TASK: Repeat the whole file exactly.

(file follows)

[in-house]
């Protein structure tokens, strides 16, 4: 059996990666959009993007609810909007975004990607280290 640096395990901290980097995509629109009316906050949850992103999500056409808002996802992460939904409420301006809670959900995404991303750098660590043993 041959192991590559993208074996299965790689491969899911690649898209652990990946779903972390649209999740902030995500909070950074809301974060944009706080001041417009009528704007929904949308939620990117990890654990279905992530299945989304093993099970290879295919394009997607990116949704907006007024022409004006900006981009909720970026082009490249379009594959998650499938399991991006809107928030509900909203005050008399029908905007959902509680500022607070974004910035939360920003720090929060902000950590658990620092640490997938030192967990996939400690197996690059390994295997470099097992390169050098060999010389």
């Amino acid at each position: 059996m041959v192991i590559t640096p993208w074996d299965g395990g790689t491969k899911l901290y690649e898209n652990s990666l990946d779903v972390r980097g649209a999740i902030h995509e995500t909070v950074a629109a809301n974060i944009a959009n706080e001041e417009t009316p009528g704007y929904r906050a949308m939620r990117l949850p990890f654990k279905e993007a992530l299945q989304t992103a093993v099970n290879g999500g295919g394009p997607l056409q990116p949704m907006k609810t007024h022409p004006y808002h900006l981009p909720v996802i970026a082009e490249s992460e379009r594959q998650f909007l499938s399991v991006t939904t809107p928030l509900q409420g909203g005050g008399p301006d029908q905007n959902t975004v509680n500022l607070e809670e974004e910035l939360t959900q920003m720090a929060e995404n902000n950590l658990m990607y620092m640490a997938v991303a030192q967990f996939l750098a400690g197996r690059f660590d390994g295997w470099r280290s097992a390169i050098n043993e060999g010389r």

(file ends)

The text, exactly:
[in-house]
């Protein structure tokens, strides 16, 4: 059996990666959009993007609810909007975004990607280290 640096395990901290980097995509629109009316906050949850992103999500056409808002996802992460939904409420301006809670959900995404991303750098660590043993 041959192991590559993208074996299965790689491969899911690649898209652990990946779903972390649209999740902030995500909070950074809301974060944009706080001041417009009528704007929904949308939620990117990890654990279905992530299945989304093993099970290879295919394009997607990116949704907006007024022409004006900006981009909720970026082009490249379009594959998650499938399991991006809107928030509900909203005050008399029908905007959902509680500022607070974004910035939360920003720090929060902000950590658990620092640490997938030192967990996939400690197996690059390994295997470099097992390169050098060999010389």
């Amino acid at each position: 059996m041959v192991i590559t640096p993208w074996d299965g395990g790689t491969k899911l901290y690649e898209n652990s990666l990946d779903v972390r980097g649209a999740i902030h995509e995500t909070v950074a629109a809301n974060i944009a959009n706080e001041e417009t009316p009528g704007y929904r906050a949308m939620r990117l949850p990890f654990k279905e993007a992530l299945q989304t992103a093993v099970n290879g999500g295919g394009p997607l056409q990116p949704m907006k609810t007024h022409p004006y808002h900006l981009p909720v996802i970026a082009e490249s992460e379009r594959q998650f909007l499938s399991v991006t939904t809107p928030l509900q409420g909203g005050g008399p301006d029908q905007n959902t975004v509680n500022l607070e809670e974004e910035l939360t959900q920003m720090a929060e995404n902000n950590l658990m990607y620092m640490a997938v991303a030192q967990f996939l750098a400690g197996r690059f660590d390994g295997w470099r280290s097992a390169i050098n043993e060999g010389r």